But that’s a lot of money to turn down. Wall can’t simply pencil himself onto another All-NBA team is this guard-dominant league.

A designated-veteran-player projects to be worth $217 million over five years. If Wall plays out his contract without making an All-NBA team the next two years, his projected max – even if he re-signs with the Wizards – projects be worth $186 million over five years. That’s a $31 million difference!*

*Using Albert Nahmad’s $107 million salary-cap projection for 2019-20

Would Wall take such a large financial risk?

He must weigh his priorities (security vs. flexibility, staying in Washington vs. leaving) and his chances of making another All-NBA team in a league with Stephen Curry, James Harden, Russell Westbrook, Isaiah Thomas, DeMar DeRozan, Giannis Antetokounmpo, Jimmy Butler, Chris Paul, Kyrie Irving, Damian Lillard, Kyle Lowry, Klay Thompson and Kemba Walker.

Here’s a flowchart showing Wall’s possible outcomes and what his max contract projects to be in each scenario:

John Wall extension (4)

Report: Paul Millsap opts out of Hawks contract

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Even after the Hawks’ season ended, Paul Millsap wouldn’t confirm he’d opt out of the final year of his contract.

But the All-Star finally made the inevitable official.

Shams Charania of Yahoo Sports:

Atlanta Hawks All-Star forward Paul Millsap has opted out of his $21.4 million contract for next season to become a free agent, league sources told The Vertical.

The 32-year-old Millsap would have earned $21,472,407 if he opted in. It’s a virtual certainty he’ll earn more than that next season – and gain long-term security in a multi-year contract.

He might even get a max starting salary, which projects to be worth more than $35 million. Over a five-year contract with Atlanta, his max projects to be worth $205 million ($41 million annually). If he leaves, his projected max is $152 million over four years ($38 million annually).

The Hawks don’t yet have a general manager, but Millsap will reportedly negotiate directly with owner Tony Ressler, who said they’d make “every effort imaginable” to re-sign Millsap.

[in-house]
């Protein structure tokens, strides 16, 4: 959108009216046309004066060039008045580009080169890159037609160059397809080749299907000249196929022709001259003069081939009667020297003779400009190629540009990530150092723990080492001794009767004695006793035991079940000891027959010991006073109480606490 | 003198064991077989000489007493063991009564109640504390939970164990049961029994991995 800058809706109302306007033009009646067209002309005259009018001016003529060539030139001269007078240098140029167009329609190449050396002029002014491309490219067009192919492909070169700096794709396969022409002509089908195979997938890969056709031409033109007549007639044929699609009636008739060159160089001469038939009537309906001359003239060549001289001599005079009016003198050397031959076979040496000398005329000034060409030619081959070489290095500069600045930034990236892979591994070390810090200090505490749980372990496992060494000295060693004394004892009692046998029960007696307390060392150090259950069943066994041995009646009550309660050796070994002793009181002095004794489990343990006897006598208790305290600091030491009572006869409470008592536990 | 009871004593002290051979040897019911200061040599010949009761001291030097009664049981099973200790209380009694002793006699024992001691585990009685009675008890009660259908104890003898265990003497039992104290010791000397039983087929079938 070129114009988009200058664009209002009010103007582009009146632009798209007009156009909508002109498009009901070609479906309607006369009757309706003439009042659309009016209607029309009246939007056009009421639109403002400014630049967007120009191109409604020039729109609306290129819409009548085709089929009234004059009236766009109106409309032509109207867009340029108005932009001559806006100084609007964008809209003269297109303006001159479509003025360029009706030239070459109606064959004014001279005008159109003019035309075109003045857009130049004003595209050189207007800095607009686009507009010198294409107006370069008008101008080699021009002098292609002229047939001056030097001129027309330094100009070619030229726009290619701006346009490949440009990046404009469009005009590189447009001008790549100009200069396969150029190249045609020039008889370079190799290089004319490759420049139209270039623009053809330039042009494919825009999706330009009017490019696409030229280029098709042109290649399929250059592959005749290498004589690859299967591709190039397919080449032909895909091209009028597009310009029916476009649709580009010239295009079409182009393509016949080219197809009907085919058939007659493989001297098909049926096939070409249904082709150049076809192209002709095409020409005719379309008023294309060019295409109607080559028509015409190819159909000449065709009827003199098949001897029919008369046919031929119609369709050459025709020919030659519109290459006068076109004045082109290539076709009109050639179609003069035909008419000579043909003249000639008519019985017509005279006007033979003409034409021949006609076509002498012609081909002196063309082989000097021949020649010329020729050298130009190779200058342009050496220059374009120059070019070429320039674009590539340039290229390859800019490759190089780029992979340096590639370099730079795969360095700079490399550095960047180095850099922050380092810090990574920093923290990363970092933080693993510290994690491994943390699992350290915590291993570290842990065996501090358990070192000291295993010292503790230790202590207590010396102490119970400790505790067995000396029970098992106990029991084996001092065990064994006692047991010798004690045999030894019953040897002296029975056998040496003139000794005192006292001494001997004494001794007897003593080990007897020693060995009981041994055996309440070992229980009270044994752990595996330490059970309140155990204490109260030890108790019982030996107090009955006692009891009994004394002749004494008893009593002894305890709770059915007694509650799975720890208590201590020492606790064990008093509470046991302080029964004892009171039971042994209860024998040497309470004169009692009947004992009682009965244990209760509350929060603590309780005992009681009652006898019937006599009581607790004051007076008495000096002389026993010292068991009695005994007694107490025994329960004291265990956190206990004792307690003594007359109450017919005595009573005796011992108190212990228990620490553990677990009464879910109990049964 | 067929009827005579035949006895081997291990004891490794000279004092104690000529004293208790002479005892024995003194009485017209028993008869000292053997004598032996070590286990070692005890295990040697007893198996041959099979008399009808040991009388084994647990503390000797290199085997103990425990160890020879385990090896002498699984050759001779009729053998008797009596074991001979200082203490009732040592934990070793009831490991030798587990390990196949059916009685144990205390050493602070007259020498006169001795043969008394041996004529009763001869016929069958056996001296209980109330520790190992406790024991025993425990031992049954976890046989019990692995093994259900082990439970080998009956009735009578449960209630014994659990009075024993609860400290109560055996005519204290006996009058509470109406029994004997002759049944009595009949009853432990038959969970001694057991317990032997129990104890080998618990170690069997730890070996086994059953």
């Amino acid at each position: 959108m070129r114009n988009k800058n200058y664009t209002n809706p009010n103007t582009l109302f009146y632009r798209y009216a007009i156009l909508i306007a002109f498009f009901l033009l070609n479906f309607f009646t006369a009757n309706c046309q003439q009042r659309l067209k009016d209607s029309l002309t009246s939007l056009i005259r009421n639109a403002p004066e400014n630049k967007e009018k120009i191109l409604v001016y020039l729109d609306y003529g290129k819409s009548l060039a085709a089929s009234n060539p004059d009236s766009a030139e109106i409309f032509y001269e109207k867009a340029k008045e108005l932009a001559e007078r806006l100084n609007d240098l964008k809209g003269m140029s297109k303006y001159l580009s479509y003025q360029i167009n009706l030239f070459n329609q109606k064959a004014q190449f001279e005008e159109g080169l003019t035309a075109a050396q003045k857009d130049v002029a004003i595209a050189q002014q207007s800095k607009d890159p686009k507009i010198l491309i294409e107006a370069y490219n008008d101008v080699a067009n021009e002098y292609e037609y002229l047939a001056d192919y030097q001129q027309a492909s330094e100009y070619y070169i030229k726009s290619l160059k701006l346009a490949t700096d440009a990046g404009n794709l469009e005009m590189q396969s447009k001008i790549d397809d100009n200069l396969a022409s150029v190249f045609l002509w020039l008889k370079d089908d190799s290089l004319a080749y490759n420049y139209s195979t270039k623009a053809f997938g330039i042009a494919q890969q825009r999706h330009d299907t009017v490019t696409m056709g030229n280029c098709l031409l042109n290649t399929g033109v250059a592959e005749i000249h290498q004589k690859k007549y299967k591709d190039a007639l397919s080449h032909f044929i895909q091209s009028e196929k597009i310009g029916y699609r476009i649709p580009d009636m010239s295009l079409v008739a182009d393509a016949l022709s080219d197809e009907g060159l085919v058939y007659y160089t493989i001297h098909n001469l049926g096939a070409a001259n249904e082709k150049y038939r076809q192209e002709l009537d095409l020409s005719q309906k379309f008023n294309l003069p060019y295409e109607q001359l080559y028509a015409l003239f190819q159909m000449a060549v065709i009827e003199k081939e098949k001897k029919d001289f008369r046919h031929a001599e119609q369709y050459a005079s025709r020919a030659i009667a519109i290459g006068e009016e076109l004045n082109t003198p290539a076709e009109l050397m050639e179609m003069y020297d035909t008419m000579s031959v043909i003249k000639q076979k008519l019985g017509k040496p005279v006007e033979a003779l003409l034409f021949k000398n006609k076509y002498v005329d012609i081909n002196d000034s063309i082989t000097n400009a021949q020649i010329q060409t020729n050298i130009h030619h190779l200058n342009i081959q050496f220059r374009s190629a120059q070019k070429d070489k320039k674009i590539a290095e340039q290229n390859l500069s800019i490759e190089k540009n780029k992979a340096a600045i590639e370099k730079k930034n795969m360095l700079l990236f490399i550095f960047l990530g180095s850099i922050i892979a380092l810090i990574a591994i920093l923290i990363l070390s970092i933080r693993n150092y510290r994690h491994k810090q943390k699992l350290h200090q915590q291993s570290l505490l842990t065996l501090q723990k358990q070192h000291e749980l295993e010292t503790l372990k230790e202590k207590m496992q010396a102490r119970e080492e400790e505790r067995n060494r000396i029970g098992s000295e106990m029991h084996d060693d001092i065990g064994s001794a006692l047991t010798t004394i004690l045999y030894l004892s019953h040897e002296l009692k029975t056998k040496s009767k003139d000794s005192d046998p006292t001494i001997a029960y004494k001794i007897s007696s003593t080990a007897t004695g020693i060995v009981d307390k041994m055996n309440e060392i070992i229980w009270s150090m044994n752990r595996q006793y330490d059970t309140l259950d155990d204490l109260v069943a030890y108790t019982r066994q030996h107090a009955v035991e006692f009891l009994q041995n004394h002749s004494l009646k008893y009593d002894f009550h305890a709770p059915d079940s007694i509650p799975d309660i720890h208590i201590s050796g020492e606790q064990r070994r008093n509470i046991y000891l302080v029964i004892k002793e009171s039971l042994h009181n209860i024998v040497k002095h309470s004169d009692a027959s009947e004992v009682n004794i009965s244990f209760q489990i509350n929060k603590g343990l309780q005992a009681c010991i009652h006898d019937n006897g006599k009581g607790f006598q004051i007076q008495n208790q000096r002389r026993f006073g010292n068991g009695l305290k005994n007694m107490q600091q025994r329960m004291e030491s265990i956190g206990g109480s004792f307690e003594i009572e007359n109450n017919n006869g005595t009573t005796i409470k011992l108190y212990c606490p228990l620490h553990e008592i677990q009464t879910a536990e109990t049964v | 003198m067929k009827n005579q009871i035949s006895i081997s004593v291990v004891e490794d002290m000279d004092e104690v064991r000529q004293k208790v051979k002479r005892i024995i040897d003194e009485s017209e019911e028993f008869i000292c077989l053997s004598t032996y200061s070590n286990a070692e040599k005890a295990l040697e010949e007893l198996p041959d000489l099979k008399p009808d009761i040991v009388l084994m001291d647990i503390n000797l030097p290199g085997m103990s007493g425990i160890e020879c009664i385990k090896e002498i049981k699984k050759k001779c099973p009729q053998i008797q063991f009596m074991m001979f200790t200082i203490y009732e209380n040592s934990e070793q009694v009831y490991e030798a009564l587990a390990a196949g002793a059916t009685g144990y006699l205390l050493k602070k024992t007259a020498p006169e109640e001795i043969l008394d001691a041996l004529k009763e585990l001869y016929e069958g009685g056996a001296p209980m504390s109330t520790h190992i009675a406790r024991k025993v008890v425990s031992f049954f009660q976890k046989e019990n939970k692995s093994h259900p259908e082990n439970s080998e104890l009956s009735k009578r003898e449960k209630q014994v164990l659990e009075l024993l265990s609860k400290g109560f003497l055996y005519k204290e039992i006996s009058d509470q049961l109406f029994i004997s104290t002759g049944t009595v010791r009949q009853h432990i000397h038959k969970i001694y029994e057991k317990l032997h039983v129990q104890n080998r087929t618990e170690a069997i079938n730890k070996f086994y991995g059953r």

With that commitment and certain interest from other teams, how could Millsap do anything but opt out?

This isn’t a tell about his future with Atlanta. It’s an obvious financial decision.

Called out by LeBron James, reporter Kenny Roda defends himself

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LeBron James reacted to the Cavaliers’ Game 3 loss to the Celtics by jawing with a fan and saying he was glad Cleveland lost.

The peculiarities didn’t end there.

LeBron called out Kenny Roda of WHBC for asking a question.

For full context, the earlier times LeBron addressed his individual performance and both of Roda’s questions are included in the above video. So is the funny look LeBron shot someone (Roda?) after the press conference. Here’s the noteworthy exchange:

  • Roda: “For you, you said it was just your game. Couldn’t get into a rhythm tonight, is that what it was? Based on their defense or just not feeling it or or what?”
  • LeBron: “Nah, I was just pretty poor. I mean, what do you want me to say? It sees like you only ask questions when we lose. It’s a weird thing with you, Kenny. You always come around when we lose, I swear. Yeah, OK.”

Roda:

“You cover us only when we lose” is a too-common complaint in high school sports. It’s odd to see LeBron employ it, though saying Roda asks questions only when the Cavs lose is a wrinkle that adds plausibility to LeBron’s claim. Still, it’s tough to believe.

Even if LeBron is right that Roda asks questions only when Cleveland loses, so what? Asking a question isn’t a sign Roda is happy the team lost or is trying to rub it in. Players tend to be testier after losses (case in point), and asking question then can be more difficult. If Roda puts himself out there after only losses, kudos to him.

LeBron’s struggles were the dominant storyline in Game 3. Getting him to expand on what went wrong was a worthy goal. Roda’s question probably wasn’t distinctive enough to get more out of LeBron after his first two responses about his performance, but the inquiry was on the right path. Asking a vague question on a topic already covered vaguely is only a minor offense.

LeBron understands the media better than most. This was a weird time to pick a public battle, which makes me think this was more frustration than ploy.